As a high school teacher, (often fueled by the demands of students, tight reporting deadlines, helicopter parents, or even simply by a strong coffee and the thought of the weekend) the largest obstacles I tend to encounter are not physical, but abstract obstacles that hinder both my own and my students’ learning.
These obstacles usually are referred to as mindset. Our mindset is sometimes our own greatest obstacle in learning. Our mindset is that running narrative in our head that tells us when to push harder or slow down, to press on or give up; that is often our greatest motivator and, at times, our greatest Un-motivator.
One theory in Educational Psychology suggests that there are two mindsets that we tend to dwell in: The Fixed Mindset and The Growth Mindset. One thing to bear in mind, these mindsets are not mutually exclusive, they ebb and flow, we can be developing some Growth Mindset Habits whilst still clinging to Fixed Mindset habits at the same time.
I will outline these below and then discuss the more crucial component; how these two mindsets can impact on our experience of winning and losing.
The Fixed Mindset
The Fixed Mindset is not our friend. It’s the antagonist, if you will. The Fixed mindset can set us up for some serious failure throughout our lives, let alone within sports or martial arts.
When a person has a Fixed Mindset, they believe intelligence to be static. That leads a person to a desire to look smart (as they may not believe themselves to actually be smart), this leads to tendencies towards the following behaviors:
- Avoiding challenges
- Giving up easily in the face of obstacles
- See physical effort as futile or a waste of time
- Ignore useful or constructive feedback or are offended in the face of criticism
- Feel threatened by the success of others
A person can dwell in a Fixed Mindset for a number of reasons, many are psychological and come from a place of insecurity or a desire to preserve reputation or a wrongly perceived self identity.
The consequences for a person who dwells in a Fixed Mindset are not good: They achieve less, fail to reach their full potential, often adopt unhealthy habits and make decisions that cause them to reinforce their Fixed Mindset further. Think Ebenezer Scrooge from Dickens’ A Christmas Carol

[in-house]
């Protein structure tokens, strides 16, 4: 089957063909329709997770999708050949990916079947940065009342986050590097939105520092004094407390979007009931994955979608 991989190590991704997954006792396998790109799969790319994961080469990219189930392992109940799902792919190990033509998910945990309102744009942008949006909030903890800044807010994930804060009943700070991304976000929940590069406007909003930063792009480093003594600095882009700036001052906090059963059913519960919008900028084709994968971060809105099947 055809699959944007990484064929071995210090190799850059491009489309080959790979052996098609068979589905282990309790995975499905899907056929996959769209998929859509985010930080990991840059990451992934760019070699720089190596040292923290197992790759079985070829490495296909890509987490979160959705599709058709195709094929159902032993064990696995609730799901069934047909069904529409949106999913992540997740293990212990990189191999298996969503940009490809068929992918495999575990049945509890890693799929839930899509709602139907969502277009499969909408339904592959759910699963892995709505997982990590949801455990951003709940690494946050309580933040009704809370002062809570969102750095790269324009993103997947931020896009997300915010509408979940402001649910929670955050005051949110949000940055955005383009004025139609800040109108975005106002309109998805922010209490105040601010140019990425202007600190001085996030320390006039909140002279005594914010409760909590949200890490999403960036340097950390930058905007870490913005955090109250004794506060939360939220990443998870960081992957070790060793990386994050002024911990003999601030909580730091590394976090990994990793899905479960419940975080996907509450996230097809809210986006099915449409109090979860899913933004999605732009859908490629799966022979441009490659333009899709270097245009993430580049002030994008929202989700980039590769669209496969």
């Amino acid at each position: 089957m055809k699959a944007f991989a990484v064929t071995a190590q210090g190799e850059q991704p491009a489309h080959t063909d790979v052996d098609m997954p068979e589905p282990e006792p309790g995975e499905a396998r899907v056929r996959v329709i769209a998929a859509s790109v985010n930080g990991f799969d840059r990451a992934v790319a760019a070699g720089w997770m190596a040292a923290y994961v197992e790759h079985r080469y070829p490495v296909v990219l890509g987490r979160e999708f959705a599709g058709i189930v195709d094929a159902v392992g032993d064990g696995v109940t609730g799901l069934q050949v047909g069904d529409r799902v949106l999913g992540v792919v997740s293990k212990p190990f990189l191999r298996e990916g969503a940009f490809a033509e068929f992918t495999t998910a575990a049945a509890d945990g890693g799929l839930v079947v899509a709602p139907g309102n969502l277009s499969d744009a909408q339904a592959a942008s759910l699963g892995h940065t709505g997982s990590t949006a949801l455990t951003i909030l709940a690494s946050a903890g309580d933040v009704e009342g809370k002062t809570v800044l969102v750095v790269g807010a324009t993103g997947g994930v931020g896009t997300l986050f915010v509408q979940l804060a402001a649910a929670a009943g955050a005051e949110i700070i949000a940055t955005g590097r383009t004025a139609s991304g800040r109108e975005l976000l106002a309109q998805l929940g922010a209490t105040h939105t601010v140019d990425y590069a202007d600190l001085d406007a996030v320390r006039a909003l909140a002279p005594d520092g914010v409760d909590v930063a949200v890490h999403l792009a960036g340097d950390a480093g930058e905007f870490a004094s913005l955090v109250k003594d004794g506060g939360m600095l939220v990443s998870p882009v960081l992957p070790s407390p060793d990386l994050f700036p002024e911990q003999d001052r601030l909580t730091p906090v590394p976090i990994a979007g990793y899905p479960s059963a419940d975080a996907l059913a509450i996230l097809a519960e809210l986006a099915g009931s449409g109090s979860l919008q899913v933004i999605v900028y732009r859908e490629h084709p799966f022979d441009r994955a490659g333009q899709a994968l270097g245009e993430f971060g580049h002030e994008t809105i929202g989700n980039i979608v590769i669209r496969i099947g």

The Growth Mindset
The Fixed Mindset is the protagonist in our tale. The Growth Mindset; when developed, can form the foundations for strong mental resilience, accelerate learning and essentially help you to become a more well rounded athlete, martial artist and person.
When a person has a Growth Mindset, they acknowledge that intelligence can be developed. This leads to a person being more open to learning (because they understand they don’t know everything) and leads to tendencies towards the following behaviors:
- Embracing challenges rather than avoiding them
- Persisting in the face of setbacks rather than giving up easily
- Seeing physical effort as the path to mastery rather than a waste of time
- Learning from criticism rather than getting butt hurt or salty
- Find lessons and inspiration in others’ success rather than feeling threatened by it
A Growth Mindset takes time to develop, not everyone naturally displays these traits and we have to practice thinking in this way if we are to create healthy Growth Mindset Habits.
The consequences for developing a Growth Mindset? Attaining higher levels of success in your art, higher levels of work satisfaction, healthy relationships with friends and family, the list goes on.
Now that we understand Growth and Fixed Mindset a little better, it becomes pretty clear which mindset we will need to develop if we are to learn from our wins and losses. Win or lose, with a Growth Mindset we will never fail to take lessons away from our performance. We will be able to look objectively at ourselves, without excuses and learn from our errors, or indeed our successes.
These understandings of our Mindset resounded heavily with me when I read about them for the first time as a teacher in training. It took me a while to understand that this is not only true for teaching as a profession, but for Brazilian Jiu Jitsu too.
Personally, I have developed more as a human being, teacher and martial artist in simply understanding this than any other piece of formal learning has ever taught me.